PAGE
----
A new study indicates traffic fatalities through the first three months of the year have elevated.
According to the National Safety Council*, deaths from motor vehicle crashes between January and March of this year jumped 12 percent when comparing the same period with 2011. In this year’s first quarter, 8,170 traffic deaths occurred. An estimated 7,270 took place in the same three-month period last year.
Economy, warm weather potential contributing factors
Total miles driven have continued to rise steadily since December of last year, NSC notes, which may be a partial reason for why the rate of traffic fatalities has edged higher. Potential factors that have led to increased traffic flow include an unusually mild winter and an improving economy.
Janet Froetscher, president and CEO of the NSC, noted that the Council is eager to determine whether the spike in driving fatalities is an aberration or if something else may be at work.
“The Council will be keeping a close eye on our monthly traffic fatality estimates to discern if this increase is just a temporary blip due to this year’s mild winter, or if other factors such as the improving economy are contributing to the increased fatalities on our nation’s roads,” said Froetscher.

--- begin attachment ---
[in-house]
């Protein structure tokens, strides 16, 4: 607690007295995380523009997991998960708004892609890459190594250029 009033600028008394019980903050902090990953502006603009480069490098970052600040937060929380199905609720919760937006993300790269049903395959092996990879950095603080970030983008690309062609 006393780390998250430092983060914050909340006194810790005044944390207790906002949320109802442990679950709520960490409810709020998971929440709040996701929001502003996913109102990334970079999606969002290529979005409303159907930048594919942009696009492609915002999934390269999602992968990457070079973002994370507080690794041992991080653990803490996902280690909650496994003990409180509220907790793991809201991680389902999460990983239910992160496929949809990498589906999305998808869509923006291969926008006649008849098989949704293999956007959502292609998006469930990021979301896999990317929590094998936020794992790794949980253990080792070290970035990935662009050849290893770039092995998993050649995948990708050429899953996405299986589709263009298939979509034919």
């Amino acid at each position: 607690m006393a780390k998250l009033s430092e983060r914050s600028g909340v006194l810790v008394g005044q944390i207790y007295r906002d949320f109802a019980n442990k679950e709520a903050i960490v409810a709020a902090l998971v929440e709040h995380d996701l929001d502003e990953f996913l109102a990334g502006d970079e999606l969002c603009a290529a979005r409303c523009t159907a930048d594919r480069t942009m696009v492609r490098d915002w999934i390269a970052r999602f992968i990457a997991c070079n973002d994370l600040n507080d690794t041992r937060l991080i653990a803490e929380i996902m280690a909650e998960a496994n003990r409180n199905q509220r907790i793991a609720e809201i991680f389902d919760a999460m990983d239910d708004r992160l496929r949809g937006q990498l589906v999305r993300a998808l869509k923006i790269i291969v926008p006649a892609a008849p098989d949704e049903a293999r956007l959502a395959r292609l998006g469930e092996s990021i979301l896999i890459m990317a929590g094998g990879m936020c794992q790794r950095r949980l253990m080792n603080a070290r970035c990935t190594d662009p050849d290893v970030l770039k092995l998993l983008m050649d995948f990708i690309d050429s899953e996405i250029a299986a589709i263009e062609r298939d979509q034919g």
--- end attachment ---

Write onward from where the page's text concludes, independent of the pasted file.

Seat belts help save lives
One of the leading ways in which safety officials have been able to reduce the number of driving fatalities in previous years is through seat belt campaigns. Recently, the National Highway Traffic Safety Administration** launched its annual “Click It or Ticket” campaign, which has led to 3 million seat belt citations throughout the country since 2007. Last year alone, according to Secretary of Transportation Ray LaHood, 500,000 tickets were handed out to drivers who did not buckle up.
Safety officials are hopeful that this year’s auto safety campaign will be as successful as 2011’s—potentially reducing the trend observed by NSC—as NHTSA studies indicate seat belt use among drivers was as high as 84 percent.
“Seat belts save tens of thousands of lives every year and there is simply no good excuse for not buckling up,” said David Strickland, NHTSA administrator.
* according to the National Safety Council on May 10, 2012
** according to the National Highway Traffic Safety Administration on May 21, 2012
via Peter Montanez
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